Brown's Bones (Wood)

Regular price $ 20.00

Brown's bones are currently out of stock. Production is very limited and ETA on our next order is difficult to estimate. Feel free to send us an email and we will notify you when our next shipment is received.

We try to keep online stock as accurate as possible, but some woods may not be available. If the wood you order is out of stock we will contact you to suggest substitutes, or you may add a note in the "special instructions" section if you are flexible on substitutes.

Percussive bones made by Steve Brown, in various domestic and exotic woods. Sold in pairs. Not all woods may be in stock - we will suggest a substitute if needed.

Steve Brown has been making and playing bones since the early 1980s. He has been Executive Director of the Rhythm Bones Society for almost 20 years, and holds two All-Ireland titles. His bones are played by some of the best: Junior Davey, Mel Mercier, Tommy Hayes, James Yoshizawa, and Graham Hargrove.

Which wood should I get? Some thoughts from our manager Brennan Kuhns, maker of M.T. Pockets bones:

When considering the wood of rhythm bones, it’s important to remember the cut and playing style affects the tonal and rhythmic results just as much as the source species. With all other factors being even, the denser woods (rosewood, ebony, padauk, etc.) generally will bring a snappier, brighter strike tone, and less dense woods (maple, poplar, cherry, etc.) will have a slightly lower pitched tone.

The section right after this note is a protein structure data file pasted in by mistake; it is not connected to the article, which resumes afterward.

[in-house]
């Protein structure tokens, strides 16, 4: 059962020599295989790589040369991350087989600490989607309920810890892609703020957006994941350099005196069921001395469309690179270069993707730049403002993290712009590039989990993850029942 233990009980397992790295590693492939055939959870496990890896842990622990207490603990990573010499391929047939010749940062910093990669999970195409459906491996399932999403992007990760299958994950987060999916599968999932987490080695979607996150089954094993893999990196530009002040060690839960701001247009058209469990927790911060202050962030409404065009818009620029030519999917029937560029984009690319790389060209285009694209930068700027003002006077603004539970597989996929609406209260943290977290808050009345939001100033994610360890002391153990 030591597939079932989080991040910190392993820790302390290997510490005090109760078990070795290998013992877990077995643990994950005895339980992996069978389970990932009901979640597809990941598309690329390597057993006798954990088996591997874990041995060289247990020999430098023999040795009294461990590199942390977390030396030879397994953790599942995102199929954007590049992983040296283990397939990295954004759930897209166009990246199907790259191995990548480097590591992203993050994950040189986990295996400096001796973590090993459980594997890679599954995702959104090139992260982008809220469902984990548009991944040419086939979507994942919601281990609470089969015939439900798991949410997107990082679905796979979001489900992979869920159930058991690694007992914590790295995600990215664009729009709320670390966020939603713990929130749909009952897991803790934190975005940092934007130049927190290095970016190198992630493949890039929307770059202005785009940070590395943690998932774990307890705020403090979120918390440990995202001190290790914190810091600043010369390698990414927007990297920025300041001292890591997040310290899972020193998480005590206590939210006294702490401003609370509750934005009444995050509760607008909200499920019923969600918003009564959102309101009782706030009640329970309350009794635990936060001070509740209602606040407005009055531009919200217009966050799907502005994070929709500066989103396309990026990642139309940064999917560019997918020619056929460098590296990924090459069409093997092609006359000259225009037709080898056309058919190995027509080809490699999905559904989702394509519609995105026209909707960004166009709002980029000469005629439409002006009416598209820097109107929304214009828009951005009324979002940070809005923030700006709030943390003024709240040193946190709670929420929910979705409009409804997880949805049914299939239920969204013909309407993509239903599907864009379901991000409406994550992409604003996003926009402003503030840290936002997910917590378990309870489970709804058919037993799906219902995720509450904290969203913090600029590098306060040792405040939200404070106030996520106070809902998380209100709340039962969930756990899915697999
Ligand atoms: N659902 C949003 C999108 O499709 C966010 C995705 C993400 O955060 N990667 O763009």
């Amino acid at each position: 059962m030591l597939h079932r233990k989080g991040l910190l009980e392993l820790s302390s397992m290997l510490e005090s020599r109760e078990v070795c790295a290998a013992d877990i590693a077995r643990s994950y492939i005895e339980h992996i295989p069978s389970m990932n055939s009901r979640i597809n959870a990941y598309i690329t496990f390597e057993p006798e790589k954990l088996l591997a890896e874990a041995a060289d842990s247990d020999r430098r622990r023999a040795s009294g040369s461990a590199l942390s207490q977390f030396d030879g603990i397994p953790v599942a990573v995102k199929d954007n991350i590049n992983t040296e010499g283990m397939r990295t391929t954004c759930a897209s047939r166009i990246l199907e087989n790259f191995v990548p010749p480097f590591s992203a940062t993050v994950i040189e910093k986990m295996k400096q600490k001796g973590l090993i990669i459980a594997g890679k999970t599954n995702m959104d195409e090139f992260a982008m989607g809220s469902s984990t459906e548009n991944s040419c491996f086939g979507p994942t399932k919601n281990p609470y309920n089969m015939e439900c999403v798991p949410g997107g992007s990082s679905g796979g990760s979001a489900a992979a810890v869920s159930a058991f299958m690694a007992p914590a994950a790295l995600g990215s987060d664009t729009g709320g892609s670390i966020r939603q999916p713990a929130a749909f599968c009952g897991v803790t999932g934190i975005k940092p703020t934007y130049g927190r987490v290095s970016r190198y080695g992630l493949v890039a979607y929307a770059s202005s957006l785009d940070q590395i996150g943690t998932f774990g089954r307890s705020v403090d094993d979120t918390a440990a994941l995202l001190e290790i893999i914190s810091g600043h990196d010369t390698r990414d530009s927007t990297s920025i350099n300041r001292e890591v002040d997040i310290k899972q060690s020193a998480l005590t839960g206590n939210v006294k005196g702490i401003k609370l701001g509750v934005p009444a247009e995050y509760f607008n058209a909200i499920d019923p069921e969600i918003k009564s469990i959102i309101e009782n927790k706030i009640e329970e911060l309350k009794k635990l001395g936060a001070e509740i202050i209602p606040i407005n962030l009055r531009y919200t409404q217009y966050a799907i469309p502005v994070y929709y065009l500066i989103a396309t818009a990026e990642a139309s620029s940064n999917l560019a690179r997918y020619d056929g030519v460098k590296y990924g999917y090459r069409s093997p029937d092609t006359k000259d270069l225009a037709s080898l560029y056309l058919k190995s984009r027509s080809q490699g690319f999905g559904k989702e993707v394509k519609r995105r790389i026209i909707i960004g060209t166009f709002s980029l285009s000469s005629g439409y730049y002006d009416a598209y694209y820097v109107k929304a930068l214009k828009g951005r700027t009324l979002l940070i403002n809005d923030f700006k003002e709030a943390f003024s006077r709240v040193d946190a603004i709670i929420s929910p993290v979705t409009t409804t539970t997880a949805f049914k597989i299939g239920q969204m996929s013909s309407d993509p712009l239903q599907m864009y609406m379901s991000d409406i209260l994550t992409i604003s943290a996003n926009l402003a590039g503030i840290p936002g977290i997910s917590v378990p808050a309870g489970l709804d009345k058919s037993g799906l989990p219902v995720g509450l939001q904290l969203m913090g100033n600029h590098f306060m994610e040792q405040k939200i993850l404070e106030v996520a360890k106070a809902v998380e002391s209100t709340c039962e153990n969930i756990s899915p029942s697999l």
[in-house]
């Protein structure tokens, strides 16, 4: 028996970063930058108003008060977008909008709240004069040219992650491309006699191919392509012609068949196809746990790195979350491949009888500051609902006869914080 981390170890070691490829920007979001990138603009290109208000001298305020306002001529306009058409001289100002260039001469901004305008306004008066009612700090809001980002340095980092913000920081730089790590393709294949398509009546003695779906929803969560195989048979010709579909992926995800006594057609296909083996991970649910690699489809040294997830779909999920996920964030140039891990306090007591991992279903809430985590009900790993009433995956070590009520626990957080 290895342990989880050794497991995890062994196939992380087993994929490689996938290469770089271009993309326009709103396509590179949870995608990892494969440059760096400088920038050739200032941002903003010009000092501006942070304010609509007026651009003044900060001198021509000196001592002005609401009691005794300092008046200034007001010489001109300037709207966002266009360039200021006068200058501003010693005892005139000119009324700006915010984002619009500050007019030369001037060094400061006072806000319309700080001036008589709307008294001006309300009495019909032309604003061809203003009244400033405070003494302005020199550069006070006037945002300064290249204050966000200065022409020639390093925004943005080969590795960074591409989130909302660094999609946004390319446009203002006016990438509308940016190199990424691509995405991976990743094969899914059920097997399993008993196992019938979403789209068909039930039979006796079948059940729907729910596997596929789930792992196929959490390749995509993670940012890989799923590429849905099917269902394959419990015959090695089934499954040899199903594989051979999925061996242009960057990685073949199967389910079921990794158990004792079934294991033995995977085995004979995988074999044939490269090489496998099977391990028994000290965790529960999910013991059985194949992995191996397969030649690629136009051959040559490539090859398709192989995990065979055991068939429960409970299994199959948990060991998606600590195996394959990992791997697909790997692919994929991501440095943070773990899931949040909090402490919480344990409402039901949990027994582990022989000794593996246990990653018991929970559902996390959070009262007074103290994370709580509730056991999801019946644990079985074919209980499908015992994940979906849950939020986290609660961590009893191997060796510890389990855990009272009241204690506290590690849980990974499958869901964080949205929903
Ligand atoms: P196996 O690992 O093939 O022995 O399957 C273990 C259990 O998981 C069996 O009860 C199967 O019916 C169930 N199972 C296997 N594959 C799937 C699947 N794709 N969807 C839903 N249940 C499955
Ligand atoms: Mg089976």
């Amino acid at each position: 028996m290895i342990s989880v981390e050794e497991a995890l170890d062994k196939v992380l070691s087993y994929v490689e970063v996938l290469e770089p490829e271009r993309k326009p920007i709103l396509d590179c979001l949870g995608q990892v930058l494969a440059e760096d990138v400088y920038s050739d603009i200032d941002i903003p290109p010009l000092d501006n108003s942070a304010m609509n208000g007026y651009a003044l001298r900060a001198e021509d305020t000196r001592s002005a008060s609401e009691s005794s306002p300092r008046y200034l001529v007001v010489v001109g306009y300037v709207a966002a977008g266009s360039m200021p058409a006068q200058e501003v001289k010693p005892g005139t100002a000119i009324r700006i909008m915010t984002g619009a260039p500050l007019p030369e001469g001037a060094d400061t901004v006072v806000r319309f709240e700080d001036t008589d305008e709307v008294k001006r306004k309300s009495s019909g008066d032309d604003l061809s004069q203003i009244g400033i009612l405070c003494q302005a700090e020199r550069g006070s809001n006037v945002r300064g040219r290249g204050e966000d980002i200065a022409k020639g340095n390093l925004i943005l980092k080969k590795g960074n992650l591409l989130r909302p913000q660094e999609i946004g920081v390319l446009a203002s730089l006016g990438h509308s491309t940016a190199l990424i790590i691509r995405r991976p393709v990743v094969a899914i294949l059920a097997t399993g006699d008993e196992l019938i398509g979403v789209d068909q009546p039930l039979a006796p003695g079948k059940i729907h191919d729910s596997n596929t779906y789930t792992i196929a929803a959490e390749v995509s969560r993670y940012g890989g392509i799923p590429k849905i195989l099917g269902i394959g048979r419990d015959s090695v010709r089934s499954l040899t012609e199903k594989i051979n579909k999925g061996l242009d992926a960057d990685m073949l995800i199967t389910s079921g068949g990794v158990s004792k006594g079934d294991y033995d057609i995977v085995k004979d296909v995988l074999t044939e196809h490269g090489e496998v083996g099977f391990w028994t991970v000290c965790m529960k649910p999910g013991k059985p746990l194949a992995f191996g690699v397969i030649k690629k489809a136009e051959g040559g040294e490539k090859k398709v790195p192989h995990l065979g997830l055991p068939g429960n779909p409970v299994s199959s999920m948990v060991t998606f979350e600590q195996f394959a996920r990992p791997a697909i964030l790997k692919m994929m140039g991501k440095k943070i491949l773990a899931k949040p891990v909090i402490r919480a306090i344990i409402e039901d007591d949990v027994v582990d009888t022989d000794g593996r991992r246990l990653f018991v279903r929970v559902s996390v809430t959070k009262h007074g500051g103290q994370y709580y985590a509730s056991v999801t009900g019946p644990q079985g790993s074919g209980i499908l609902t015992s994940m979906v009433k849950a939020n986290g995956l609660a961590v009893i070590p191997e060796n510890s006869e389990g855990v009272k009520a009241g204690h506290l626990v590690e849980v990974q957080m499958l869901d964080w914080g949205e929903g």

In almost all cases, the perception of these differences is subjective, and a preferred tone for one player is not the same as another.   The relative tone also loses significance when a single set is played in one hand, with no other rhythm bones for comparison or context, whereas two-handed players can either play matched sets or contrasting ones.

For beginners, it may be best to use a heavier wood, such as rosewood or oak.  This allows your hand to feel the inertia while playing, reinforcing the motion of playing. In general, lighter woods, like pine and cedar, are more difficult to start playing on, although they can produce an intrinsically quieter and smoother tone.

Some makers, like Steve Brown, use a tapered profile, so that one end of the instrument is thinner than the other.  The two thicker ends struck together yield a more robust tone, and the two thinner ends struck together a sharper click.